Balancing tech connectivity and the power of human connection
I think we all agree that technology has changed the way we live and work. But there is a constant push and pull of getting the right balance between tech connectivity and human connection that is hard for all of us. It’s easier in many ways to connect via tech, but I believe it’s the human connections that we forge that will improve life at work.
So let’s look at both sides of the debate by acknowledging the undeniable benefits of technological connectivity. It has literally given us the power to connect with anyone, at anytime, anywhere in the world. The pace of development, of options and opportunity has been staggering. And it can all be done with a piece of kit that we hold in our hands.
Technology has allowed us to bridge geographical divides, created the flexibility for us to work in different ways, and connected us with colleagues and clients worldwide. Tech connection has absolutely revolutionised how we work.
The pandemic accelerated our use and reliance on technology to keep us connected. At a time when we couldn’t be physically together, technology enabled us to stay connected. And that’s the dilemma now facing employers.
As we decide whether we need to return to the office and on what terms, we must ensure that we are retaining the best bits of technology without losing our ability to connect as human beings. How do we build and maintain cultures that enable us to be happy and productive if we’re not together?
The other side of the debate is this – at work, human connection is irreplaceable. One of our basic neurological needs is that of human connection. It fosters trust, empathy, and collaboration. We know that a connected and engaged workforce is the secret sauce to driving success at individual, team and organisational level.
When people feel seen, heard, and valued, they are more likely to be motivated and productive. True human connection and a culture that enables us to feel psychologically safe means you can feel all the feels – happy, sad, angry, frustrated, and feel them together. You can’t get all that from emojis and video calls alone and yet it takes effort to get right.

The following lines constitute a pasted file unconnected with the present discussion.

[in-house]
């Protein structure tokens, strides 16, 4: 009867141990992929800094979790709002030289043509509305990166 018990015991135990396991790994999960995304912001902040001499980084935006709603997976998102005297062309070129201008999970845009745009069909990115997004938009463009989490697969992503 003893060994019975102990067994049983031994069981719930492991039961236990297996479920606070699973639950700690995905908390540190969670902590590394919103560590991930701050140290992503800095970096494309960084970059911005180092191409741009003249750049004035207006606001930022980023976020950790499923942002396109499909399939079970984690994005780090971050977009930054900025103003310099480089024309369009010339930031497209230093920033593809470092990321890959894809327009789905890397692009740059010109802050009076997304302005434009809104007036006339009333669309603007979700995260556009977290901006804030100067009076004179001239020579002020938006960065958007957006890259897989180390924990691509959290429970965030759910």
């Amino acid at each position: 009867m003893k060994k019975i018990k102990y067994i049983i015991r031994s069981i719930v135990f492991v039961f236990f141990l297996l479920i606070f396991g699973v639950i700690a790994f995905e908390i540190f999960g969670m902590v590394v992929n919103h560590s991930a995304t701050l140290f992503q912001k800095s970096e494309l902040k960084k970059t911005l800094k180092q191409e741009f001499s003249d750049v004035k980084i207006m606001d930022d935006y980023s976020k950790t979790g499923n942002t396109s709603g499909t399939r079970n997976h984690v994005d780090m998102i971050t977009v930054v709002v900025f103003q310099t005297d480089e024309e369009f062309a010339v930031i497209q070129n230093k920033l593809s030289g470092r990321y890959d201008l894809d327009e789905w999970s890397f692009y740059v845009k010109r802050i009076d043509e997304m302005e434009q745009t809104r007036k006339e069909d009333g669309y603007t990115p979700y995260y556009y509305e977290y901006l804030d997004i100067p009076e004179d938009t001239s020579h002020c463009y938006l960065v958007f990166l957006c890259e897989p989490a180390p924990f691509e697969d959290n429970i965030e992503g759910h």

Another consideration is that we have diverse workforces made up of different generations, who have different relationships with technology, so we have to balance their needs to get the best out of them. One size definitely does not fit all.
Most of us in this room will have multiple devices, each with different bleeps and bells and bongs and vibrations and lights and noises…. And whilst we all love to be wanted, it’s actually creating overwhelm and stopping us switching off and giving our brains a break. This is leading to stress and burnout and increased levels of anxiety and depression causing time off work which costs organisations millions.
The ’always on’ culture that we have created is affecting our physical and mental health. Whilst tech has brought us closer together, according to HBR research over 40% of workers feel lonely at work and that number increases for younger generations.
We have a responsibility to create the cultures in our work places that bring people together, that create a sense of belonging and unite people with a shared sense of purpose to counteract those feelings of isolation. Yes, it’s easy to stay at home and work remotely, and yes, it’s increased our sense of flexibility, but at what cost?
Think back to your best times at work…. I bet you think about the people you were with.
And think about our ability to innovate. We need to create opportunities for diverse minds to come together to create solutions. Innovation and creativity flourish in environments where human connection thrives. We can use technology as a tool to support that, but we shouldn’t let it replace it.
We have the opportunity to create this in our workplaces and we need to do it now, before we forget how to. Of course it can be done remotely, but it’s accelerated by doing it together. And that’s important for new starters, new managers, for knowledge sharing and for creating a sense of belonging.
Our responsibility as leaders is to get the right balance of tech connection and human connection at work, so we create cultures that are happier, healthier, and more innovative.
The heart and soul of any successful organisation is not its Teams channels and tech will always have a part of play in connecting us at work. The true heart and soul of an organisation is its people and the meaningful connections they forge. It’s up to us as leaders to push for opportunities to enable human connection to flourish.